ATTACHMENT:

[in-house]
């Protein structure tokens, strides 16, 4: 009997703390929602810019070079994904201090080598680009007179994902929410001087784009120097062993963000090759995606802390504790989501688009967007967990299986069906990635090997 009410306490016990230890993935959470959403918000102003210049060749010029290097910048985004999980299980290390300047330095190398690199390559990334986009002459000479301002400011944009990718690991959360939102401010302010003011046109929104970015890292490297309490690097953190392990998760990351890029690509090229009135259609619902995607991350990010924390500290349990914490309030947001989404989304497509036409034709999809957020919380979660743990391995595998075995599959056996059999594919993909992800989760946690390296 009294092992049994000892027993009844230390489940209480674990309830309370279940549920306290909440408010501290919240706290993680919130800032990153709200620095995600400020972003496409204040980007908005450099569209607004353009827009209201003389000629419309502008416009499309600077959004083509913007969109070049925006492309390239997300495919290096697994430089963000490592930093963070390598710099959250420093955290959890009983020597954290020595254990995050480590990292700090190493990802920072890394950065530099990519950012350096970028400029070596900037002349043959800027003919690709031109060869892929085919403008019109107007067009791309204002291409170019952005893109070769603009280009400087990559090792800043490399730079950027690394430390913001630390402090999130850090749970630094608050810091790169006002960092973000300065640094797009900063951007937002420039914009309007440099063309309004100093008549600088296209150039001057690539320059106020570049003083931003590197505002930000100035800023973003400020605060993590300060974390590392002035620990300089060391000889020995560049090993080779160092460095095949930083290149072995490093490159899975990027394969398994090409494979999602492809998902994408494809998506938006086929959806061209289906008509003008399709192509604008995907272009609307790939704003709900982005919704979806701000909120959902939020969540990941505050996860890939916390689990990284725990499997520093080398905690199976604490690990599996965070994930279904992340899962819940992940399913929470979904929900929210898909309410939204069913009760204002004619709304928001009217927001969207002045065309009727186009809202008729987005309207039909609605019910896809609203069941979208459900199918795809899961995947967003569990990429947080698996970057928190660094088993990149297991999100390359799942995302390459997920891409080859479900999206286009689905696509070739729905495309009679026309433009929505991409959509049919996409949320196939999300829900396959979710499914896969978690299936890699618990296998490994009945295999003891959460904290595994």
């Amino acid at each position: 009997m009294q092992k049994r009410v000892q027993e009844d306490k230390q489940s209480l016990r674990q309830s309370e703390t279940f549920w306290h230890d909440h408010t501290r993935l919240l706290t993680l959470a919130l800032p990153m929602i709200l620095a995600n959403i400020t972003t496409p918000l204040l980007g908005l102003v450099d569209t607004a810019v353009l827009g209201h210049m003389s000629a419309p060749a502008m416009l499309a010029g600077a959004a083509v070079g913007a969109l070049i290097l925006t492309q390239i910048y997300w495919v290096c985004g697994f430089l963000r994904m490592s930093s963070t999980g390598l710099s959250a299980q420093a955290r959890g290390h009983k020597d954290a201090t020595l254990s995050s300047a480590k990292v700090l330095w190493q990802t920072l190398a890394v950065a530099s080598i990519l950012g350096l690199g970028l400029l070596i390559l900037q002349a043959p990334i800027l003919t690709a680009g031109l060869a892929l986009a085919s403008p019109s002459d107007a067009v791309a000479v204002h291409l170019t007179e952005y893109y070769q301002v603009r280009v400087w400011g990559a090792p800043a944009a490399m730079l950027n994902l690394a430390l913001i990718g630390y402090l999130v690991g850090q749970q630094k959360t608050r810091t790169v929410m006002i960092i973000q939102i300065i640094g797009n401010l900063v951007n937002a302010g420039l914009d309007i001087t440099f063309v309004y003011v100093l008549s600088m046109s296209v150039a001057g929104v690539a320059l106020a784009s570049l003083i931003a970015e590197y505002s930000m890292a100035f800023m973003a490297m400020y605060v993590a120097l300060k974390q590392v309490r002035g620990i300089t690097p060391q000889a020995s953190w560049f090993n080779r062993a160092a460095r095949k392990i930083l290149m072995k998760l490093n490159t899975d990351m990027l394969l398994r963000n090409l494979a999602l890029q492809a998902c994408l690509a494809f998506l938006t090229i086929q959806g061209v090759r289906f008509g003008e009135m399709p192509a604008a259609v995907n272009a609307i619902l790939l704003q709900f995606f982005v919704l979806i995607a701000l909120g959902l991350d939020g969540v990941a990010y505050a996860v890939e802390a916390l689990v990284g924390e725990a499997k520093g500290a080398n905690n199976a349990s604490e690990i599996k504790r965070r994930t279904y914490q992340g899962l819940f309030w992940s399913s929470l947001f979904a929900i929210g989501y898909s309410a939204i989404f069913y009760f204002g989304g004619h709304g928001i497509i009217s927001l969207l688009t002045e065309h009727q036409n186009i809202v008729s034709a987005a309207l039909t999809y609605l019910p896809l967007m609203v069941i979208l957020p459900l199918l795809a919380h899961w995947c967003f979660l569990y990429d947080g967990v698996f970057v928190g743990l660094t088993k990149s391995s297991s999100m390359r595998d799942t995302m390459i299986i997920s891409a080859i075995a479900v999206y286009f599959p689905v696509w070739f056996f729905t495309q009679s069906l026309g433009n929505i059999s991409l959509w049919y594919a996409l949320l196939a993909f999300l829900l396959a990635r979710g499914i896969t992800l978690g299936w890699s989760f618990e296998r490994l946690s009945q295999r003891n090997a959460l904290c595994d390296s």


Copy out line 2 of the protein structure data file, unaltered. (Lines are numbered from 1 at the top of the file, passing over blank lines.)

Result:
């Protein structure tokens, strides 16, 4: 009997703390929602810019070079994904201090080598680009007179994902929410001087784009120097062993963000090759995606802390504790989501688009967007967990299986069906990635090997 009410306490016990230890993935959470959403918000102003210049060749010029290097910048985004999980299980290390300047330095190398690199390559990334986009002459000479301002400011944009990718690991959360939102401010302010003011046109929104970015890292490297309490690097953190392990998760990351890029690509090229009135259609619902995607991350990010924390500290349990914490309030947001989404989304497509036409034709999809957020919380979660743990391995595998075995599959056996059999594919993909992800989760946690390296 009294092992049994000892027993009844230390489940209480674990309830309370279940549920306290909440408010501290919240706290993680919130800032990153709200620095995600400020972003496409204040980007908005450099569209607004353009827009209201003389000629419309502008416009499309600077959004083509913007969109070049925006492309390239997300495919290096697994430089963000490592930093963070390598710099959250420093955290959890009983020597954290020595254990995050480590990292700090190493990802920072890394950065530099990519950012350096970028400029070596900037002349043959800027003919690709031109060869892929085919403008019109107007067009791309204002291409170019952005893109070769603009280009400087990559090792800043490399730079950027690394430390913001630390402090999130850090749970630094608050810091790169006002960092973000300065640094797009900063951007937002420039914009309007440099063309309004100093008549600088296209150039001057690539320059106020570049003083931003590197505002930000100035800023973003400020605060993590300060974390590392002035620990300089060391000889020995560049090993080779160092460095095949930083290149072995490093490159899975990027394969398994090409494979999602492809998902994408494809998506938006086929959806061209289906008509003008399709192509604008995907272009609307790939704003709900982005919704979806701000909120959902939020969540990941505050996860890939916390689990990284725990499997520093080398905690199976604490690990599996965070994930279904992340899962819940992940399913929470979904929900929210898909309410939204069913009760204002004619709304928001009217927001969207002045065309009727186009809202008729987005309207039909609605019910896809609203069941979208459900199918795809899961995947967003569990990429947080698996970057928190660094088993990149297991999100390359799942995302390459997920891409080859479900999206286009689905696509070739729905495309009679026309433009929505991409959509049919996409949320196939999300829900396959979710499914896969978690299936890699618990296998490994009945295999003891959460904290595994």